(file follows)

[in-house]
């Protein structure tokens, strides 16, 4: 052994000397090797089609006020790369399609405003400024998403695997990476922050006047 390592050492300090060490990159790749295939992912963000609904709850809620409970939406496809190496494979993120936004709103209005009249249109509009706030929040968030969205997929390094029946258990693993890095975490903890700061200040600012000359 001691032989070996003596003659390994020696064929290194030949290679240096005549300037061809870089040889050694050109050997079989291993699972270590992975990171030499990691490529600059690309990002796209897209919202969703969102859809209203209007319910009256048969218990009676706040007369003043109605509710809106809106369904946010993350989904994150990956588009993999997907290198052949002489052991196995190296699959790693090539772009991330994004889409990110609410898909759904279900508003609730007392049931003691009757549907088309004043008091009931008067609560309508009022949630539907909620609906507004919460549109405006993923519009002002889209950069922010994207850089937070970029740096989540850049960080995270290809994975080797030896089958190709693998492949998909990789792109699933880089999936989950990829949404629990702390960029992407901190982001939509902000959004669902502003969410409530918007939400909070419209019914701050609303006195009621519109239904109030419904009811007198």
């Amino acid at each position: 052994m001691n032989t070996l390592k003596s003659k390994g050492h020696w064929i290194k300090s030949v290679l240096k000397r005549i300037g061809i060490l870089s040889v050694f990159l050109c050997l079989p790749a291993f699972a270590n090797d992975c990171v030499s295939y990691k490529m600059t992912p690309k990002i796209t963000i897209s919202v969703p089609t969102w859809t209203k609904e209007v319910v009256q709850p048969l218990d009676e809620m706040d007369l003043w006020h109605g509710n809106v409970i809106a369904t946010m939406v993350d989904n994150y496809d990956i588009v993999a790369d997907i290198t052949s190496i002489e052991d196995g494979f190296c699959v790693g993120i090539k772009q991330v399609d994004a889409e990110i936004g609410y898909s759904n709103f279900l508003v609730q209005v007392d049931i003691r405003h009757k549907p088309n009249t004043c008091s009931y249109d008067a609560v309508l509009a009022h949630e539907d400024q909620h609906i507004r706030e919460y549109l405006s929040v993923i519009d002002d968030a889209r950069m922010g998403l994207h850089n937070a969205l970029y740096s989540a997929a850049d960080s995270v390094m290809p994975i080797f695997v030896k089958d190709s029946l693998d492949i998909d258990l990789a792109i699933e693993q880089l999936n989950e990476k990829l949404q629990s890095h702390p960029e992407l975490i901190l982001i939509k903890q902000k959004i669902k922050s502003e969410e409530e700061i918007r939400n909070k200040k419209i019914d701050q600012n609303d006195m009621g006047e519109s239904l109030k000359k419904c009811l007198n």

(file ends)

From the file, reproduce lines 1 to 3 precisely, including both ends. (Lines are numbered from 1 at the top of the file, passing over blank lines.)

[in-house]
């Protein structure tokens, strides 16, 4: 052994000397090797089609006020790369399609405003400024998403695997990476922050006047 390592050492300090060490990159790749295939992912963000609904709850809620409970939406496809190496494979993120936004709103209005009249249109509009706030929040968030969205997929390094029946258990693993890095975490903890700061200040600012000359 001691032989070996003596003659390994020696064929290194030949290679240096005549300037061809870089040889050694050109050997079989291993699972270590992975990171030499990691490529600059690309990002796209897209919202969703969102859809209203209007319910009256048969218990009676706040007369003043109605509710809106809106369904946010993350989904994150990956588009993999997907290198052949002489052991196995190296699959790693090539772009991330994004889409990110609410898909759904279900508003609730007392049931003691009757549907088309004043008091009931008067609560309508009022949630539907909620609906507004919460549109405006993923519009002002889209950069922010994207850089937070970029740096989540850049960080995270290809994975080797030896089958190709693998492949998909990789792109699933880089999936989950990829949404629990702390960029992407901190982001939509902000959004669902502003969410409530918007939400909070419209019914701050609303006195009621519109239904109030419904009811007198």
């Amino acid at each position: 052994m001691n032989t070996l390592k003596s003659k390994g050492h020696w064929i290194k300090s030949v290679l240096k000397r005549i300037g061809i060490l870089s040889v050694f990159l050109c050997l079989p790749a291993f699972a270590n090797d992975c990171v030499s295939y990691k490529m600059t992912p690309k990002i796209t963000i897209s919202v969703p089609t969102w859809t209203k609904e209007v319910v009256q709850p048969l218990d009676e809620m706040d007369l003043w006020h109605g509710n809106v409970i809106a369904t946010m939406v993350d989904n994150y496809d990956i588009v993999a790369d997907i290198t052949s190496i002489e052991d196995g494979f190296c699959v790693g993120i090539k772009q991330v399609d994004a889409e990110i936004g609410y898909s759904n709103f279900l508003v609730q209005v007392d049931i003691r405003h009757k549907p088309n009249t004043c008091s009931y249109d008067a609560v309508l509009a009022h949630e539907d400024q909620h609906i507004r706030e919460y549109l405006s929040v993923i519009d002002d968030a889209r950069m922010g998403l994207h850089n937070a969205l970029y740096s989540a997929a850049d960080s995270v390094m290809p994975i080797f695997v030896k089958d190709s029946l693998d492949i998909d258990l990789a792109i699933e693993q880089l999936n989950e990476k990829l949404q629990s890095h702390p960029e992407l975490i901190l982001i939509k903890q902000k959004i669902k922050s502003e969410e409530e700061i918007r939400n909070k200040k419209i019914d701050q600012n609303d006195m009621g006047e519109s239904l109030k000359k419904c009811l007198n």